Luke 17:3f (or Matthew 18:15, 22 (Exhortations): “If your brother or sister sins against you, rebuke them; and if they repent, forgive them. 4 Even if they sin against you seven times in a day and seven times come back to you saying ‘I repent,’ you must forgive them.’”

Matthew

Matthew 5:14b (Principles, Material Formulations): “A town built on a hill cannot be hidden.”

Matthew 5:39b-42 // Luke 6:29f (Longer passages): “If anyone slaps you on the right cheek, turn to them the other cheek also. 40 And if anyone wants to sue you and take your shirt, hand over your coat as well. 41 If anyone forces you to go one mile, go with them two miles. 42 Give to the one who asks you, and do not turn away from the one who wants to borrow from you.” It is interesting to note that all of the longer passages attributed as dominical sayings come from Matthew.

Matthew 5:44–48 // Luke 6:27f, 32–36 (Longer passages): “But I tell you, love your enemies and pray for those who persecute you, 45 that you may be children of your Father in heaven. He causes his sun to rise on the evil and the good, and sends rain on the righteous and the unrighteous. 46 If you love those who love you, what reward will you get? Are not even the tax collectors doing that? 47 And if you greet only your own people, what are you doing more than others? Do not even pagans do that? 48 Be perfect, therefore, as your heavenly Father is perfect.” Some translations substitute “gentiles” for “pagans” in this aphorism. The Greek noun is ἐθνικοὶ (ethnikoi). The literal translation is “national.”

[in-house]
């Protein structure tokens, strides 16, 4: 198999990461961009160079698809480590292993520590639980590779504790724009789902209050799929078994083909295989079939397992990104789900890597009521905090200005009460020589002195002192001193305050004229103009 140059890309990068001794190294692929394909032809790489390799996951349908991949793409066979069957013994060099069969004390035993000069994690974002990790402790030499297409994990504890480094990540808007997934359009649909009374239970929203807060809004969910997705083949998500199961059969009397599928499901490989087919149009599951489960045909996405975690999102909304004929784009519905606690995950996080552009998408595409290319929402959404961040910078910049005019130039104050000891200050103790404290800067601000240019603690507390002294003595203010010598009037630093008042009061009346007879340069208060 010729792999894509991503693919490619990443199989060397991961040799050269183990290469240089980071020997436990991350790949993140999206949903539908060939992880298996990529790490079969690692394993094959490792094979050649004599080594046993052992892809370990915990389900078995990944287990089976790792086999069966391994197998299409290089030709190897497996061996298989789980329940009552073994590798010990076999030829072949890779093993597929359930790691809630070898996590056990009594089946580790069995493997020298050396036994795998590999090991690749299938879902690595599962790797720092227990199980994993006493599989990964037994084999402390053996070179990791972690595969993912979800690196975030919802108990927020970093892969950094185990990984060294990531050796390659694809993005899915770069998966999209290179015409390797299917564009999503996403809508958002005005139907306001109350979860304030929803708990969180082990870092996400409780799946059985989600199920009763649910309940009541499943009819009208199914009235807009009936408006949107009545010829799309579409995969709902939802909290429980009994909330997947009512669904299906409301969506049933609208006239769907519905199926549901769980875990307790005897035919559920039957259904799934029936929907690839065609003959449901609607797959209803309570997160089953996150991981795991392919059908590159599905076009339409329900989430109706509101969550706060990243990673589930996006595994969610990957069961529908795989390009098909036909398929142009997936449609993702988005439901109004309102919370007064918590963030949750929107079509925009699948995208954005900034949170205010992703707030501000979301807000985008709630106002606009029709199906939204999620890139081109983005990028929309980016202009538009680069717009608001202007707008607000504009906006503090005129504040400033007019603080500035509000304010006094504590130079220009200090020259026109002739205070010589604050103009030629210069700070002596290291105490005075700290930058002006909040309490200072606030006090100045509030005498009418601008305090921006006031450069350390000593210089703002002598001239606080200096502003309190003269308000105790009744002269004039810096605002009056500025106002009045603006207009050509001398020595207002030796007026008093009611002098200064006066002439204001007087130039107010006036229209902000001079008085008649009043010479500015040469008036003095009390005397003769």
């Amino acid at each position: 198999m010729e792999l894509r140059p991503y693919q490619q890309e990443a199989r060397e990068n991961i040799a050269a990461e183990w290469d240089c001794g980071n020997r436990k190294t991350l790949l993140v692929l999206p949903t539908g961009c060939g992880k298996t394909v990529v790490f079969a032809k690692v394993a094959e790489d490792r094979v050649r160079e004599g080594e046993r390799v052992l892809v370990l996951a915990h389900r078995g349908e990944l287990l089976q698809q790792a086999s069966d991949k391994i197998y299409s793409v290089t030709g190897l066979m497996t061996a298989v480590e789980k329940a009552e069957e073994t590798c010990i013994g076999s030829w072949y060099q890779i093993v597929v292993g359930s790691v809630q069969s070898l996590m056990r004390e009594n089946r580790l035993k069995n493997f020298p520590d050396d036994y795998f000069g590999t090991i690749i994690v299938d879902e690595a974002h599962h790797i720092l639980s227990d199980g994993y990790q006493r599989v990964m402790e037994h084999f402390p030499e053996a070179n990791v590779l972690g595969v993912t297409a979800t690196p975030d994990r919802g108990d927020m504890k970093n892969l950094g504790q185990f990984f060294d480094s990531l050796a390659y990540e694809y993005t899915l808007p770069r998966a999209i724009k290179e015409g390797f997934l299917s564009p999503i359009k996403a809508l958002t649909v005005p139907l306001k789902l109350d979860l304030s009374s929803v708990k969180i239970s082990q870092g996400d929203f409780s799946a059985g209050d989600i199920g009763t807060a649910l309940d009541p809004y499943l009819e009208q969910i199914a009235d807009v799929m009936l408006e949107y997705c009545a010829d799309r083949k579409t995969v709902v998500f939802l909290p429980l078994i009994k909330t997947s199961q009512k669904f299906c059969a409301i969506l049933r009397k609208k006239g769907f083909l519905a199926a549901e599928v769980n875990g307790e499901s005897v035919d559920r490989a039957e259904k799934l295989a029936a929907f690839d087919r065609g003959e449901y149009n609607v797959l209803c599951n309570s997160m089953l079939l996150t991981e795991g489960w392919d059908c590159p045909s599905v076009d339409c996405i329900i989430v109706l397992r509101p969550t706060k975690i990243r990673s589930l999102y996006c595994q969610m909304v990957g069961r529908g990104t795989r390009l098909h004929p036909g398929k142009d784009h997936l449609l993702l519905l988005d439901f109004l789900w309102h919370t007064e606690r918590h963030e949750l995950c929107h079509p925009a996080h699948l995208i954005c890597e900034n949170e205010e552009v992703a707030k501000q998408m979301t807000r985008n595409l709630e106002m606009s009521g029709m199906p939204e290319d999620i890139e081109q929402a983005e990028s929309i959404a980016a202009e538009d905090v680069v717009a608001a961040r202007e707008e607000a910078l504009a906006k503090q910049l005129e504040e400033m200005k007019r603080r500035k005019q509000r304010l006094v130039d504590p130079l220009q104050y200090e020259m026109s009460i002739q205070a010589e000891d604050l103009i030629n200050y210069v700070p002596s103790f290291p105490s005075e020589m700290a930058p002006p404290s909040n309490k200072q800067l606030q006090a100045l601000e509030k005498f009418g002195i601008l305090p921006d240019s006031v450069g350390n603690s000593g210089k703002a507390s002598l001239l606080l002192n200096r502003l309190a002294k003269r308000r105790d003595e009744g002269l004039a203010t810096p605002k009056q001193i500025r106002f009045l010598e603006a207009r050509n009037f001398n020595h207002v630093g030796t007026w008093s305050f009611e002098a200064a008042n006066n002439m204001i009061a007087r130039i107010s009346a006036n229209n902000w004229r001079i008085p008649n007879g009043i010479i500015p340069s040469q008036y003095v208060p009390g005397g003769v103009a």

Matthew 6:19–21 // Luke 12:33f (Exhortations): “Do not store up for yourselves treasures on earth, where moths and vermin destroy, and where thieves break in and steal. 20 But store up for yourselves treasures in heaven, where moths and vermin do not destroy, and where thieves do not break in and steal. 21 For where your treasure is, there your heart will be also.”

Matthew 6:22 (Luke 11:334–36) (Principles, Material Formulations): “The eye is the lamp of the body. If your eyes are healthy, your whole body will be full of light.” The Greek word translated here as healthy is ἁπλοῦς (haplous), which some translate to mean “clear.” It is important to note that Jesus spoke in Aramaic, so what Bultmann calls dominical sayings are already translations from Aramaic to Greek, so some of the original meaning could be lost in translation.

Matthew 6:24 // Luke 16:13 (Principles, Personal Formulations): “No one can serve two masters. Either you will hate the one and love the other, or you will be devoted to the one and despise the other. You cannot serve both God and money.